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Year 2000 / 2004       Location Brisbane

Director's Notes

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Rashomon is a story made famous in the 1951 classic film by acclaimed Japanese film director, Akira Kurosawa. Based on a short story by Japanese author Akutagawa, it tells the tale of an encounter between a robber, a traveller and his wife.

All three give their version of an encounter on a mountain track which alters their lives forever. In a series of conflicting statements the protagonists undermine our confidence in distinguishing between subjective and objective, truth and fiction.

This intriguing short story by Akutagawa is story-telling of an unconventional sort.....' Akutagawa is a satirical writer with a delicate Chaplin-esque quality in which illusion and reality are blended in a kind of fairytale surrealism......clear-eyed glimpses of human behaviour in the extremities of stupidity, greed, vanity......' (James Kelly, New York Times) and is a story which has strong resonances that cross cultural boundaries. Satire, irony and humour are added by the peripheral characters who comment on the action.

Frank Theatre's actors, through their rigorous training in the Suzuki Actor Training Method, are equipped to express, through sound and movement, those impulses which waver on the borderline between dream and reality. This is story-telling of exceptional quality. Audiences will continue to deliberate on the verdict well after the performance has finished.

"...the melding of a classic story with pop culture and postmodernism; the lavish minimalism of a sparse set combined with sumptuous costumes; magical lighting by David Lee; director Jacqui Carroll’s witty and provocative textual adaptation and the Suzuki method that informs each actor’s arresting performance. Steeped in tradition, Frank Theatre continue to produce work that is utterly contemporary, and this rendition of Rashomon for the 2004 Brisbane Festival is no exception."
Campus News 2004

"...the eclectic content of this production, the overt stylization, the comedy, the movement, and the audience as judge aspect. ……a fitting piece for the Energex Festival as it shows the energy and creativity that is present in local theatre companies."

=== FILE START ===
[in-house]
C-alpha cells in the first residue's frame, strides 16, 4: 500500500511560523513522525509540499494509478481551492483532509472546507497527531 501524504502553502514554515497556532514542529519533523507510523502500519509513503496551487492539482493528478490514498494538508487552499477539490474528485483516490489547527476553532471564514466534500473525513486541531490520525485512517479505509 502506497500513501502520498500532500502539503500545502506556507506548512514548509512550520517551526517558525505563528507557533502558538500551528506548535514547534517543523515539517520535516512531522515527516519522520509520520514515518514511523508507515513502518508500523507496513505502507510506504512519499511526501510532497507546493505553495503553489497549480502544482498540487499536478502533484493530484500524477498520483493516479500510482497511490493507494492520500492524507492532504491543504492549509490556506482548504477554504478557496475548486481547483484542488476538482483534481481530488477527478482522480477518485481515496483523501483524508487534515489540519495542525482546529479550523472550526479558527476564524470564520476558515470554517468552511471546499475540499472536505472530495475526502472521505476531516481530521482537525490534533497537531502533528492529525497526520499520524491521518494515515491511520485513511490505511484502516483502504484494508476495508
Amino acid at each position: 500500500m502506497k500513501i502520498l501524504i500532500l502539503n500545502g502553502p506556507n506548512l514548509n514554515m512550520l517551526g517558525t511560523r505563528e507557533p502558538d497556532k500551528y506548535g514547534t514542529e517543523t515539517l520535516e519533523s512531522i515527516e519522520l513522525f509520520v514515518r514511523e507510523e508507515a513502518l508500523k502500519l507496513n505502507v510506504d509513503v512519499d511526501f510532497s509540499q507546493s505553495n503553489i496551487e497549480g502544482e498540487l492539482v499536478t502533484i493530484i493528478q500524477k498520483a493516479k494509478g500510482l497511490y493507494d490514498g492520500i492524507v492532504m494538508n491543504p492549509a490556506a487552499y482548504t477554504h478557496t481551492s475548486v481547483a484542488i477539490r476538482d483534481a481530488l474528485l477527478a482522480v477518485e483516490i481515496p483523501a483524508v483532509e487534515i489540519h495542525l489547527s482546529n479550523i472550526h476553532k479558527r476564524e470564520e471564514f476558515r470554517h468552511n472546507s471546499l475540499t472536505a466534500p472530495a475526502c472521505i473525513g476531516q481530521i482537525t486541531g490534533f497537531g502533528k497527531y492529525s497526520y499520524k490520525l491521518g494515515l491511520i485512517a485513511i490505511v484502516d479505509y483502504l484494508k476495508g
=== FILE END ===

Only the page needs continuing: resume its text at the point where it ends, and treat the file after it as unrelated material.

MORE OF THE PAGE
M/C Review 2004

"As in all Frank works, this is a rich multi-layered piece, brilliant in its conception and its realisation.

Jacqui Carroll....aims to challenge, to stimulate, excite and intrigue......to make such an impression that a Frank Theatre cannot be forgotten, whether loved or hated. The six (productions) presented since the enterprise began with a stylish Romance of Orpheus in 1993 have been intense, alarming, sophisticated, sculptural and commanding theatre.

...three charladies, entering and exiting as a Greek chorus...voicing the perennial human quest to discover "what does make sense"...

Not only are the rigorous gestures liquid in their mesmerising and silent glidings, and the actors developing individual vocal styles, but the element of humour... is in full bloom in this dark tale delivered with space for the imagination to fill in its own violent details from the elegant, powerful gestures of the characters."
Patricia Kelly, Courier Mail, December 6, 2000

"...Many of the known and loved Frank elements are here; the beautiful vocal and movement work......; the uses the reverberative, evocative melange of music is put to.......the backdrop bamboo curtain with its window-on-the-world openings.....

In ways both mystical and concrete Frank's version reinforces the idea that truth is ever absolute, that it is indeed in the eye of the beholder...

...Under the surface of vivid, absurdly-outfitted modern Mrs Mops lurk the charladies of Old London and the portentous three sisters - three witches - of Macbeth. There is a resonance to the production that is profoundly satisfying to the consciousness of the observer.

Performances are of the usual high standard. It actually hurts not to mention all the participants, but time may show that John Nobbs' presence as Tajomaru, Emma Pursey as the Medium and the skilled and witty work of Caroline Dunphy as head cleaner prove longest-lasting in the memory"
Mary Nemeth RAVE December 2000

"...the result is without doubt the most beautiful theatrical production seen in Brisbane this year.......

Here...the performers project the drama from the gut and from the earth beneath them. It creates an astonishing theatrical spectacle which continues to reverberate long after the stage event has concluded.

...As the homicidal bandit Tajomaru, John Nobbs establishes a dominant physical presence, his move focussed and powerful, filled with danger, intimidation and sensuality. As the morally compromised wife Lisa O'Neill gives a magnificent performance, still as a statue, porcelain-faced and yet simultaneously trembling with rage and passion. As her husband, Will Bligh brings another level of moral ambiguity, while Emma Pursey is striking as the Medium who conveys his posthumous testimony.

..It is a rare to find a production which is so painfully gorgeous to look at, yet so starkly passionate, intense and uncompromising at the same time. And it's rarer still for a theatre critic to attend a show twice, but I did on this occasion and that wasn't enough!"
Martin Buzacott The Australian December 2000
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